I asked F what she would like me to make her and she said a dress. She was very detailed and precise about what she wanted, from the colour to the ruffles, size of the sleeve and where the waist line should hit. I managed to make everything as she asked except for the colour. She asked me for bright blue but I asked if it could be navy blue instead and she agreed on that too.

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From the two projects I’ve made, this is the one with less changes to the base pattern. I started with size 7, took a few centimetres of the bodice and made a gathered A-line skirt to make it more twirly than the original one, which was one of the requirements.

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F also requested a ¾ sleeve with shoulder ruffles and for that I just took a few centimetres from the long sleeve option and made the flutter sleeve following the instructions available, but instead I have cut the fabric on the fold, so no hemming was needed. Next time I will make the ruffle narrower though, just for personal preference.

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Although the book offers several pocket options I haven’t added any. There are also several options with explanations for hemming, but once again, I’ve kept it simple with a basic hem.

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There are a few extras in the dress that are not in the book, but F asked me if I could make them and they are quite simple so why not make her happy. Those “extras” are the sash with a bow and the ruffled collar. The sash is just a stripe of fabric attached to the bodice and the ruffled collar is also a stripe of fabric with twice the length of the collar attached following the bias-faced neckline instructions.

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There are instructions to change the closure at the back, but I kept the original, with buttons. The only thing I’ve changed was omitting the skirt placket once it was unnecessary for F to dress/undress.

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The second project required some more changes, but with the instructions that was no problem at all. I would say the main change was to move the closure from the back to the front.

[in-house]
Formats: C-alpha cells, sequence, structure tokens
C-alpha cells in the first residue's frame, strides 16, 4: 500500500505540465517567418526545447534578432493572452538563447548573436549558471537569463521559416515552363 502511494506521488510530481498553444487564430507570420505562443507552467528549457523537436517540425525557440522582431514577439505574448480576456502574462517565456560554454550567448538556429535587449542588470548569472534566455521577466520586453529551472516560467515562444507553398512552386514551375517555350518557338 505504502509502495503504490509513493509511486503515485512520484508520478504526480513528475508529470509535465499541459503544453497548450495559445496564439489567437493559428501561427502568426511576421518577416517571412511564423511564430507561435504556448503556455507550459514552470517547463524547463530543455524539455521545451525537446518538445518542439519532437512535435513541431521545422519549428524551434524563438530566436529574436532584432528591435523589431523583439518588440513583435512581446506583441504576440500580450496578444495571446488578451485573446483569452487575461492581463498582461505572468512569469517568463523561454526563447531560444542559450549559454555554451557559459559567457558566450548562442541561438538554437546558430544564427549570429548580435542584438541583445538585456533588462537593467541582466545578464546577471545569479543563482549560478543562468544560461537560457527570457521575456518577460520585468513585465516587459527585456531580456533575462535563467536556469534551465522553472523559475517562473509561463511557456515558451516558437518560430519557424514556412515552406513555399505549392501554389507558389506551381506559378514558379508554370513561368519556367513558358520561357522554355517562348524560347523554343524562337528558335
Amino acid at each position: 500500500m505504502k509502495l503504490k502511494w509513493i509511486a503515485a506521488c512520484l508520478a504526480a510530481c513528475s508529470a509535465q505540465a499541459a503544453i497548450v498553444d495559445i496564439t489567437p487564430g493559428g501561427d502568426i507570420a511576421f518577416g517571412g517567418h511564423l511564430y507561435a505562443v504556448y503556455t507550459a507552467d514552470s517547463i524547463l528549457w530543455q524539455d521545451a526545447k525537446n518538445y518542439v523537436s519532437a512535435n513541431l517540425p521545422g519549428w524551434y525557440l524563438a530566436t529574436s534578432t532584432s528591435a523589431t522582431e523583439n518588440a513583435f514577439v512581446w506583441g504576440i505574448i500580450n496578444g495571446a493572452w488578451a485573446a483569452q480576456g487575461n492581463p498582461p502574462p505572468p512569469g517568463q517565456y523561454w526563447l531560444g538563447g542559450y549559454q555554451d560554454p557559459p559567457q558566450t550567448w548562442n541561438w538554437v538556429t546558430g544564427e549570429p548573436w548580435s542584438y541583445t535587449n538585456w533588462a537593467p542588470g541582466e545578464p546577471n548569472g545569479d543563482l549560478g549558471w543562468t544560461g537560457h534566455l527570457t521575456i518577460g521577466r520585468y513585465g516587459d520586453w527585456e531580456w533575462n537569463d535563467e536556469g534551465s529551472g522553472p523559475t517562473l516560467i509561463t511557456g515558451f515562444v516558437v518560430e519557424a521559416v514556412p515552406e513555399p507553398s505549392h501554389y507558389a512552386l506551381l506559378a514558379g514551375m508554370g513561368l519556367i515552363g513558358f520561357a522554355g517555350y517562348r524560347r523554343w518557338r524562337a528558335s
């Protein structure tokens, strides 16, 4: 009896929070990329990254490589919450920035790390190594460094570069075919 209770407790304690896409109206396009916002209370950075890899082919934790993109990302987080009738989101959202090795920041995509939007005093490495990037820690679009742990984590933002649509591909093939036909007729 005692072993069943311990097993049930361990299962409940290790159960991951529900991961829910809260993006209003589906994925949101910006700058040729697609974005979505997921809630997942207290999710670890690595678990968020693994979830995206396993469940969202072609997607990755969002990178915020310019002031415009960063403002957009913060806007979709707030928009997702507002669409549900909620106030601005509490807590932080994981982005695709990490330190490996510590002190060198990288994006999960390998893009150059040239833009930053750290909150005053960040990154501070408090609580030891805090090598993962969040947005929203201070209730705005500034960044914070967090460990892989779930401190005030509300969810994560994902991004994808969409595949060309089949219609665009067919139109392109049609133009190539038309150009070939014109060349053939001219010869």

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I started with a basic bodice for size 6, moved the button placket to the front and shortened by a few centimetres. I kept the long sleeves as the original but inserted elastic at the bottom.

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The collar was made the same way as the one from the dress and the bottom part of the blouse are just two rectangles of fabric gathered at the top. Simple, but I really like how it turned out.

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My main challenge was moving the closure from the back to the front and now that I’ve made it, I don’t know why it was scaring me that much!

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The pattern includes seam allowances and explains how to make a muslin and to adjust the pattern to get the best fit and that, as everything else in the book, is valid for any other pattern.

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I know there are other books about pattern alterations, but knowing Oliver + S patterns and how detailed their instructions are I knew the book should be no different and I was right. The explanations are simple yet effective and very visual, with photos and figures to help.

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I am still finding it hard to believe that starting with the same pattern I ended up with two completely different garments. Bear in mind that I don’t (or didn’t) usually hack patterns and was something that used to scare me a bit.

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So, summarizing, I found the book very helpful for pattern alterations in general and not only for the one included in the book and a good reference book to keep in a sewing library. I’m glad I got it! 😊

If you haven’t yet, go and see what Ana Sofia made (so pretty!) and what she has to say about the book. 😉

I really enjoyed making this book review with you Ana Sofia. Thank you! 😊